From India, Greece, Italy and Turkey to Kent


Education Abroad Manager in the Office of Global Education, Ediz Kaykayoglu moved to Kent from Istanbul, Turkey nine years ago. “It’s safer here,” Kaykayoglu said. “I think it’s a perfect place for students to learn.” Photo by HANNAH POTES.

Maura Zurick

Ediz Kaykayoglu

Academic program coordinator in the Office of Global Education

From Istanbul, Turkey

Ediz Kaykayoglu said he still holds tight to his Turkish roots, but he defines home as a place where he is happy and successful. He has lived in the United States for nine years, after leaving his hometown of Istanbul, Turkey.

“I left home for education purposes; I came over for my graduate degree,” he said. “When I came as an exchange student, I came for that cultural experience.”

Kaykayoglu completed his master’s degree at Kent State and is now working on his doctoral degree while serving as the study abroad manager for the Office of Global Education.

Istanbul, he said, is different from Kent in almost every aspect — the biggest difference being population. Istanbul is home to about 13.5 million people, and Kent has a population of about 30,000. The dominant religion in Turkey is Islam, but the country has Asian, Middle Eastern and European influences.

Kaykayoglu said he is a world citizen. He first came to the U.S. in high school for a study abroad program in Wisconsin.

“Where I come from, it snows maybe two times a year,” he said. “Wisconsin, as you know, is in the north, so a lot of snow. In Kent there is also a lot of cold weather. It’s very different.”

Despite drastic weather differences, Kaykayoglu said he didn’t experience much culture shock. Kent State is a “welcoming environment for all internationals,” he said, and that’s why he thinks the university has a growing international community.

Adriana Di Biase

Italian and Spanish instructor

From Foggia, Italy

Adriana Di Biase traveled to Kent State two years ago for a better education.

“When I decided to apply for a Ph.D program in translation studies, I tried to get in the best ones, and Kent State University was on the top of the list,” she said. “I would have never hoped for anything better than Kent State.”

Di Biase is from the small town of Foggia in southeast Italy near the Adriatic Sea. When she came to Kent in August 2010, she said it wasn’t hard to leave her country, but it was hard to leave her family.

“I really miss them. They have always supported and encouraged me to experiment and find my own way,” she said. “The same happened when I decided to apply for Ph.D. in the USA, and to Kent in particular.”

When she thinks of home, Di Biase said she doesn’t think of the town, but her “large and loud” family of five. She said the Office of International Affairs has helped her adjust because its staff works with international students every day.

“I am accustomed to the American lifestyle, and I don’t feel homesickness anymore,” Di Biase said. “But it was hard for me to get used to living in a place all by myself. Music, friends and work helped me a lot.”

Uma Krishnan

English lecturer

From Delhi, India

Uma Krishnan has been living in the United States for almost 25 years. Her home city of Delhi, India, is more than 7,000 miles away, but she still makes the trip so she can visit her family.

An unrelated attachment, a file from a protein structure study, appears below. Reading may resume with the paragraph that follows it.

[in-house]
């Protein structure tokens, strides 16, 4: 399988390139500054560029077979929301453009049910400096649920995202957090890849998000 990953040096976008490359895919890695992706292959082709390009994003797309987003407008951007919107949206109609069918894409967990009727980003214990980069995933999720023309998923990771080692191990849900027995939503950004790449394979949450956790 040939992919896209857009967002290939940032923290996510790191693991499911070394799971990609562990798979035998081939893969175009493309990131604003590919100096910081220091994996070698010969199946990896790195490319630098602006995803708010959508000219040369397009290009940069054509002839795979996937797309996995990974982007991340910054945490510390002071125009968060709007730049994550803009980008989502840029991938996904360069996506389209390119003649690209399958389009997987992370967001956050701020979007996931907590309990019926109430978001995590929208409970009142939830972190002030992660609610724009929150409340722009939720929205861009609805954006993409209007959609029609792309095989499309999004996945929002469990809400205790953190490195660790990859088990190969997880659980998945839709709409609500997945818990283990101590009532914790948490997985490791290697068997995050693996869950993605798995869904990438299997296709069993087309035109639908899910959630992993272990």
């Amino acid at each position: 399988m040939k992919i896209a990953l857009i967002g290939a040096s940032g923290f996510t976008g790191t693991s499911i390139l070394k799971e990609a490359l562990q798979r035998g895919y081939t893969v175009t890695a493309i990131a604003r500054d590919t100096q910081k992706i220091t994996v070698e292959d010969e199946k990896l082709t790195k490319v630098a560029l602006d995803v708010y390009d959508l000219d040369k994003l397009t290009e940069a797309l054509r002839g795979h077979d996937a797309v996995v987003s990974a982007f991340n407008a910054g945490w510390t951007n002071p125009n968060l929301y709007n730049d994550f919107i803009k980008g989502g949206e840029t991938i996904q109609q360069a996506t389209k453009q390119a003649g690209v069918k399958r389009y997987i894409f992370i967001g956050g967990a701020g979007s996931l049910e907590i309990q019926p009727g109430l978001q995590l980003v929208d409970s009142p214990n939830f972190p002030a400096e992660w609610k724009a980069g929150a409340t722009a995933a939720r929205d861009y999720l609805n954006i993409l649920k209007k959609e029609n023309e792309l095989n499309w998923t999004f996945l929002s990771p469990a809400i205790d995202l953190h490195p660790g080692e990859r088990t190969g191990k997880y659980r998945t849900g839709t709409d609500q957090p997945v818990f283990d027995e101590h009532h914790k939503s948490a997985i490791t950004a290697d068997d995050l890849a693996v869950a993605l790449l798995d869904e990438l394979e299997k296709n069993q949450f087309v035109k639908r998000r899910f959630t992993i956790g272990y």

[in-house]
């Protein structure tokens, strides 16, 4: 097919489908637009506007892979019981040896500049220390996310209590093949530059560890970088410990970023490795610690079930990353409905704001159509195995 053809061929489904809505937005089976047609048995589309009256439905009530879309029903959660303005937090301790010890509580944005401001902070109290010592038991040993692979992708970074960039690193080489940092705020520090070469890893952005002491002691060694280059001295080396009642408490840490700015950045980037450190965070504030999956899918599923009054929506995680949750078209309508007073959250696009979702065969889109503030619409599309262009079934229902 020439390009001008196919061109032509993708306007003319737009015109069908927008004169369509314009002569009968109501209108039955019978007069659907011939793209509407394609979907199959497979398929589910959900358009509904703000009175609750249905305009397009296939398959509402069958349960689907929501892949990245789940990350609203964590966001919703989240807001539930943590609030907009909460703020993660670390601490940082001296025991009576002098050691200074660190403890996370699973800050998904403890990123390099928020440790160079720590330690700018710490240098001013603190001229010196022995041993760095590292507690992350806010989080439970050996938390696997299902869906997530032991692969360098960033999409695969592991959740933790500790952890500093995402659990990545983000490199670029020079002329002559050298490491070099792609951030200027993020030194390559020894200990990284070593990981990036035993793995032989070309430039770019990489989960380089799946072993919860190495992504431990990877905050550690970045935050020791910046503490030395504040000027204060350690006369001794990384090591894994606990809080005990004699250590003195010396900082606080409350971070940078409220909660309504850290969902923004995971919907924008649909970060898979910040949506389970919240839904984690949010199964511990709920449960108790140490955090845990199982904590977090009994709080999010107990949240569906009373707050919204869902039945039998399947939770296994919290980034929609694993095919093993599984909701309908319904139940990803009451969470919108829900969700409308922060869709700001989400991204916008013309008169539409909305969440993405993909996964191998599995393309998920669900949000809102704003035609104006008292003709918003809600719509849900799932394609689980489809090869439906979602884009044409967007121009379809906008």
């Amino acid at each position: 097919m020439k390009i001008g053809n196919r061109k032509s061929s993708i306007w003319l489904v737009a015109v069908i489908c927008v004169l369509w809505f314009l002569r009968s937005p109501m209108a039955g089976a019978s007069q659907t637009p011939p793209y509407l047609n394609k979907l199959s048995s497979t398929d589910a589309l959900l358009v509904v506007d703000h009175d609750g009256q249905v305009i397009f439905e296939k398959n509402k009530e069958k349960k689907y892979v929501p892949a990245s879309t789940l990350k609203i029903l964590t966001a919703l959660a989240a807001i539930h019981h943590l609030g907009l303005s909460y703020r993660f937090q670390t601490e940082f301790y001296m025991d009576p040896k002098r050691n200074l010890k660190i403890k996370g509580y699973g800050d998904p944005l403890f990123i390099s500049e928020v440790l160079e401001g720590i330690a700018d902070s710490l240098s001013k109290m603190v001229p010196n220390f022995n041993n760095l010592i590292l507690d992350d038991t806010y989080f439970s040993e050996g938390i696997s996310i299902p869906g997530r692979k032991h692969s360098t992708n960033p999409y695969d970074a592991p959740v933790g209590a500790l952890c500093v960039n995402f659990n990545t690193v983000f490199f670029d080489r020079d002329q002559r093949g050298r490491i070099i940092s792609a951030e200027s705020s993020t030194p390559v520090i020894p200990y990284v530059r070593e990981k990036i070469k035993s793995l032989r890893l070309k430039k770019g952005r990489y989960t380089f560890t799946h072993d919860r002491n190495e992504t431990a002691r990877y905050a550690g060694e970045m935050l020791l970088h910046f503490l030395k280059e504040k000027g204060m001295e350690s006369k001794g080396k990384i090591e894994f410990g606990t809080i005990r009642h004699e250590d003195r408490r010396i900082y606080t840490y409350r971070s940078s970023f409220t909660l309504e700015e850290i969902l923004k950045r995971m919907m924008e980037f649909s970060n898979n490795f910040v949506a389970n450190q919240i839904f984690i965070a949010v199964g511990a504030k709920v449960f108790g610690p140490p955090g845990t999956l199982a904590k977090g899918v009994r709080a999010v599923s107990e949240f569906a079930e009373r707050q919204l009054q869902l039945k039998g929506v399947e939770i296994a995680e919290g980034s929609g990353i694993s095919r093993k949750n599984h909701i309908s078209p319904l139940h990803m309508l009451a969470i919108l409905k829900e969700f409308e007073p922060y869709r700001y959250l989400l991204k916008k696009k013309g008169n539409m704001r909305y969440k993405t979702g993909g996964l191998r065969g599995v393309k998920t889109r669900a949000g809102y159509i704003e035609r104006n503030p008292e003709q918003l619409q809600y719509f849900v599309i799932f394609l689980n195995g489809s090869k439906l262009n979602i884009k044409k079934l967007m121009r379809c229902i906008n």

Krishnan said she decided to come to Kent State for “opportunity and higher education.” She had the chance to work while completing her doctorate degree.

“I left home because my husband, my fiancé at the time, was here, so I came here,” she said. “I had traveled abroad before, so I knew that I wanted to travel abroad to get an education. It was a good opportunity for education and my goals.”

Delhi is a “very open kind of society,” she said, with a blend of cultures and religions. With a population of almost 17 million people, the city is crowded and lively. It also has a rich historical background, Krishnan said.

“Delhi is a very interesting place, like New York [City],” she said. “You can never get bored in New York; Delhi is very similar to that. Delhi is vibrant.”

Krishnan said she misses her family and the culture of Delhi, but she doesn’t let that stop her from enjoying Kent.

“It’s the environment and the attitude of the people is what makes a big difference,” she said. “That is what makes Kent State University a unique place; people are so open and ready to help each other.”

Spyridon Margetis

Physics professor

From Mesolongi, Greece

Spyridon Margetis has lived in the United States for about 10 years — working as a physicist at Lawrence Berkley Laboratory in California and Brookhaven National Laboratory in New York before coming to Kent.

Moving to the U.S. was not the first time Margetis left his home in Mesolongi — a town of about 15,000 people in western Greece. He studied in Athens, Greece, and later moved to Switzerland to work in the CERN laboratory. After that, he studied in Germany then moved to California to further his career.

“Academic freedom always appealed to me, so I left a national lab to become a professor, build my own research group and pursue my research interests,” Margetis said. “Teaching was a side activity at the time. I will not lie, my emphasis was on research and science.”

Margetis misses his family, his friends and Greece’s “beautiful, mild weather,” but he said Kent State makes him feel welcome.

“American-born profs in the physics department are a minority, most of us are foreigners,” he said. “Northeast Ohio also is a rather welcoming place for non-U.S.-born people, I think.”

Contact Maura Zurick at [email protected].